December 2021

Who’s behind the door?

Can you please identify this species of trapdoor spider? Their burrow entrances are turrets, like chimneys about 20 mm above ground level, and are leathery and flexible. They occur about 30 cm apart on the forest floor in wet sclerophyll forest. 


The distinctive burrow of a palisade trapdoor spider on the rainforest floor. Photo: Leanne Sommer. The burrow entrance is elevated above the forest floor. Photo: Leanne Sommer. Palisade trapdoor spider (Euoplos goomboorian). Photo: Michael Rix.

Dr Jeremy Wilson is an expert on your spiders and he is able to suggest an identification of Euoplos goomboorian on the basis of shape of the burrow entrance.

These spiders belong to a group of species within the genus Euoplos called the 'turrificus-group' or ‘palisade trapdoor spiders’. Members of this group build burrows that extend slightly above the substrate. The identity of the burrow occupant is indicated by features of the burrow entrance. This means that the four currently described species can usually be separated without disturbance to the spider.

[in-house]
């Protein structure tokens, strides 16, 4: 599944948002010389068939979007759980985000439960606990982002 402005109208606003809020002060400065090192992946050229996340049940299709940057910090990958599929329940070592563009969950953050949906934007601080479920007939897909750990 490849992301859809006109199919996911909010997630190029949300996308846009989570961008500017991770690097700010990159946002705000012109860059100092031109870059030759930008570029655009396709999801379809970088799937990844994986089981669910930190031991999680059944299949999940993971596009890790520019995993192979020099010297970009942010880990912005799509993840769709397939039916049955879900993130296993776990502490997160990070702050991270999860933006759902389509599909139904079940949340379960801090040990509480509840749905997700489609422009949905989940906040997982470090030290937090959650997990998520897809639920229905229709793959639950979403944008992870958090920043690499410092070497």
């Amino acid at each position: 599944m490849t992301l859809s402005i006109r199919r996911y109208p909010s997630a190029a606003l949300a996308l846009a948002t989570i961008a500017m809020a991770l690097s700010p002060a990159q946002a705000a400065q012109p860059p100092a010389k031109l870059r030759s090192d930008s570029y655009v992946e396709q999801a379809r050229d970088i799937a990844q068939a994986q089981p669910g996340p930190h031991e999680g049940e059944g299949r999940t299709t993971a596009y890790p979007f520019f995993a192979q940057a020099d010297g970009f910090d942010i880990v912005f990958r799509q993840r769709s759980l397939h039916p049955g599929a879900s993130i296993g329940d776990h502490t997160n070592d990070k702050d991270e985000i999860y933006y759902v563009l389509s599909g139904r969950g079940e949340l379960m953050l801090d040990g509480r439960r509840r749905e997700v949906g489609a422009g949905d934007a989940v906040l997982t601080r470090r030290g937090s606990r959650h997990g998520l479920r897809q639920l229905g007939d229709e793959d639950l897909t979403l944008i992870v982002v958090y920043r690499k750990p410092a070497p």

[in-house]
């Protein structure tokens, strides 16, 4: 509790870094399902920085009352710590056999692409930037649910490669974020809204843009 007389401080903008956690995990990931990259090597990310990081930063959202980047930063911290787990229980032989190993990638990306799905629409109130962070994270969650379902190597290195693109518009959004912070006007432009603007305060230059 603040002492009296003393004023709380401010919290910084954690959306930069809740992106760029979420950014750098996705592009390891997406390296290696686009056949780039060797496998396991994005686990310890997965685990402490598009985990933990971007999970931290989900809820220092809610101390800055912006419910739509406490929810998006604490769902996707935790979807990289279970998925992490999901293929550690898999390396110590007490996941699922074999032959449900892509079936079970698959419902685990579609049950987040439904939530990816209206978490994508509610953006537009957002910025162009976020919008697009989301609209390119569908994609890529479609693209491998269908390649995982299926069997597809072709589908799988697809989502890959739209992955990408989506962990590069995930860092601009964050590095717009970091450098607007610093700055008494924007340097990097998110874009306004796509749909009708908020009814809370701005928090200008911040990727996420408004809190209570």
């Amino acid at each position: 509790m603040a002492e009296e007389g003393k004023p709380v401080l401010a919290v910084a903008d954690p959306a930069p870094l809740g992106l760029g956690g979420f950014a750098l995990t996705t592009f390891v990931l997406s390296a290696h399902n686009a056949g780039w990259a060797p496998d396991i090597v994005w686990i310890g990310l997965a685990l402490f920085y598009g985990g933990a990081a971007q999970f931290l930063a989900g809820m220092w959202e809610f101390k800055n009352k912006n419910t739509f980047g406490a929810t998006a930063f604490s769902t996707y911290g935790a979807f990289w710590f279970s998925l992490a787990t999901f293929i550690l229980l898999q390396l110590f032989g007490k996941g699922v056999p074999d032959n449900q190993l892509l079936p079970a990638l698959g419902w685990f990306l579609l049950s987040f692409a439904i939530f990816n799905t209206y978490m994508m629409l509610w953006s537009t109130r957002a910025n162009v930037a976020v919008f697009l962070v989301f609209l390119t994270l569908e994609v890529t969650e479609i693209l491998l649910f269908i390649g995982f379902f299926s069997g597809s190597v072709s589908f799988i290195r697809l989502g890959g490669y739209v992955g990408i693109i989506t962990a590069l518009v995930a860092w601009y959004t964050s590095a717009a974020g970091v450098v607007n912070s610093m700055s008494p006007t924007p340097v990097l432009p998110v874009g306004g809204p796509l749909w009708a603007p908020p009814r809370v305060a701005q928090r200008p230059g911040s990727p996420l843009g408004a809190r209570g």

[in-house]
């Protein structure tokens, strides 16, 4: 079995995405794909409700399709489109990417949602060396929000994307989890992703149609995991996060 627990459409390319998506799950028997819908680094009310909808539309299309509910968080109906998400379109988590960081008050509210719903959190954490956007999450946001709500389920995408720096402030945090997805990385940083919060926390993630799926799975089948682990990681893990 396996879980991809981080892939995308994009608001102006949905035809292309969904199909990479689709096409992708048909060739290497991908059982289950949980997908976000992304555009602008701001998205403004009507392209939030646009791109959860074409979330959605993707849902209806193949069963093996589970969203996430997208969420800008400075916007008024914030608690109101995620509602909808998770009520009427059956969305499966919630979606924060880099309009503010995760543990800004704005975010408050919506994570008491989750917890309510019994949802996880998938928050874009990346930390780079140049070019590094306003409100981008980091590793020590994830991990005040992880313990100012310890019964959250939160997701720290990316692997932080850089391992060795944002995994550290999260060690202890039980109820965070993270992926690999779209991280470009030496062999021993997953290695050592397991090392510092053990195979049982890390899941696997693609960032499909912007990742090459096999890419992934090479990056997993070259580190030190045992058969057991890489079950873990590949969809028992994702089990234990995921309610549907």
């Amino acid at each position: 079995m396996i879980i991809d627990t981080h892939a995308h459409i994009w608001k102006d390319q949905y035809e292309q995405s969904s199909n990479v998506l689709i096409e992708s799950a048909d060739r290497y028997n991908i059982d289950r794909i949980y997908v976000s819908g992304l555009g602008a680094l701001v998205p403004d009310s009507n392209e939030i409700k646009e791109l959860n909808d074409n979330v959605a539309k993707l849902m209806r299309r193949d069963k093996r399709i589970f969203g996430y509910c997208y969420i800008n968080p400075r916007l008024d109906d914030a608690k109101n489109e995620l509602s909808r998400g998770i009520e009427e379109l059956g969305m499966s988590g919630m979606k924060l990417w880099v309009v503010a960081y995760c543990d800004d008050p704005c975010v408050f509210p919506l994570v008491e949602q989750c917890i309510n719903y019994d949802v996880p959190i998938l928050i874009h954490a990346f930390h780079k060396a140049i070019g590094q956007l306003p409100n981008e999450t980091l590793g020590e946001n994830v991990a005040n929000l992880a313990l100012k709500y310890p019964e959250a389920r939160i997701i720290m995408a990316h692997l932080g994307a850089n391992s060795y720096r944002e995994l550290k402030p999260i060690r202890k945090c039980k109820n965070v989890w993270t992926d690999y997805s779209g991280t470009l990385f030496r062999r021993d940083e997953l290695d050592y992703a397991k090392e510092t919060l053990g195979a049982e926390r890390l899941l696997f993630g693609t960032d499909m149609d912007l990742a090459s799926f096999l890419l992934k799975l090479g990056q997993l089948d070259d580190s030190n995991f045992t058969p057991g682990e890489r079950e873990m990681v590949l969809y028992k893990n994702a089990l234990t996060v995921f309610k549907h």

Since Jeremy and his colleagues have published their taxonomic work on the palisade trapdoor spiders in 2019, several new populations of the currently described species have been found and they are interested in the location of your spiders. It is also possible that several undescribed species are present in remnant rainforest patches further north. For whatever reason, the distribution of palisade trapdoors is particularly patchy but burrow density tends to be high wherever they occur. In the coming years Jeremy hopes to continue his work by providing an updated revision with descriptions of new populations and species of palisade trapdoor.

You can read more about Jeremy’s research on The Conversation.

Queensland Museum's Find out about... is proudly supported by the Thyne Reid Foundation and the Tim Fairfax Family Foundation.